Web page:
I left the house at 8.30am this morning, and immediately noticed something was missing. Something that I don’t usually notice at all – the background hum of traffic. Today is the Prudential RideLondon cycle race, which comes through my home town, and means the roads are all shut for most of the day. As I walked to church the main sound was a distant plane overhead, and the whir of the first few cyclists to make it this far. (By the time I was walking back from church it was another story – the streets were lined with people cheering on the cyclists who were still coming through).
The RideLondon event is a bit controversial where I live. Many people are inconvenienced by not being able to get anywhere by road for the day. Some locals enjoy the festive atmosphere, and the chance to see some of the top cyclists in the world come past their doors (I fall into that camp, even though I’m not normally a cycling fanatic). Those who haven’t noticed the numerous signs warning of road closures that have been up for the last month or so are left frustrated – we heard one driver at the end of our road talking to stewards, asking how he can get to Gatwick. I wouldn’t like to be in that situation (although at least the trains are still running). And while some businesses on the route do well out of the custom of the crowds who come to watch the cyclists, others who aren’t on the actual route, but whose customers can’t reach them, lose out.
Once the 25,000 amateur cyclists have been through, we wait for the professionals to arrive. They do 5 laps of my town, so I get plenty of chance to see them. And the race is televised on BBC1, so the whole country gets to see the splendour of the Surrey Hills (on a day like today they look glorious).
It’s such a treat to have a day without traffic. I’d love to know what effect it has on air quality and carbon emissions. It’s made a noticeable difference to noise levels (although when the pros come through the filming helicopters and support vehicles will make up for the absence of ordinary traffic). I wish we could have a few more car-free days. Some South American cities have them regularly, but I can’t see them taking off here anytime soon.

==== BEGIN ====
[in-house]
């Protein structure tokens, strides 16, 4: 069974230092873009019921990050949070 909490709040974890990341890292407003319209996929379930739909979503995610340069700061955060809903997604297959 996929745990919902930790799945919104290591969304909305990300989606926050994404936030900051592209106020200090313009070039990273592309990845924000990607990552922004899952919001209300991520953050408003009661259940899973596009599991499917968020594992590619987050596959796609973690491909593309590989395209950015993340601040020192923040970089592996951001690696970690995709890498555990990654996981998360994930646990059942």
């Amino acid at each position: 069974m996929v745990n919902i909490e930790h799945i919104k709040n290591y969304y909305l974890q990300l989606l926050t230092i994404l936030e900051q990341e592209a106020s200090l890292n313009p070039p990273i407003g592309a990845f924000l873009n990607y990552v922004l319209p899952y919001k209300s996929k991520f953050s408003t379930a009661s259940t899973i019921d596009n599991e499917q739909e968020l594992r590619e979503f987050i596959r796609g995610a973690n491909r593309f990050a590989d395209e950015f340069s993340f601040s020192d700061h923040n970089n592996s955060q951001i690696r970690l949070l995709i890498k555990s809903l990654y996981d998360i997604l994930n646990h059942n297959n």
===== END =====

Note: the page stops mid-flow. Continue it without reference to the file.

The Surrey Hills have always attracted plenty of cyclists (weird people who ride up hills for pleasure), but the numbers have noticeably increased since it was first announced the 2012 Olympic Road Race would come through the area. Every hobby cyclist wants to test themselves of the route that Wiggins, Cavendish and the rest competed on. That does lead to some conflicts, particularly on narrow country lanes. On a sunny weekend it can take much longer to get anywhere on the narrow lanes round here, as there are so many cyclists out and about. And, while most are considerate, there are a few who take unnecessary risks, zooming round blind bends in the middle of the road.
As I’m not a cyclist myself, I don’t know how much riders get to enjoy the views, and being amidst the woods and hills of this area. Does it all rush by in too much of a blur? Or do they get to experience the same feeling of communing with nature that I do when I’m walking? I think everyone should spend time enjoying nature, and if cycling is what gets them to do it, and seeing the pros race through our beautiful countryside inspires a few more people to give it a go (or even just come and visit), then that’s a good thing. If that means that next time I’m driving to my dormouse site it takes me an extra five then I can live with that. I just need to learn to share what I have the privilege to enjoy.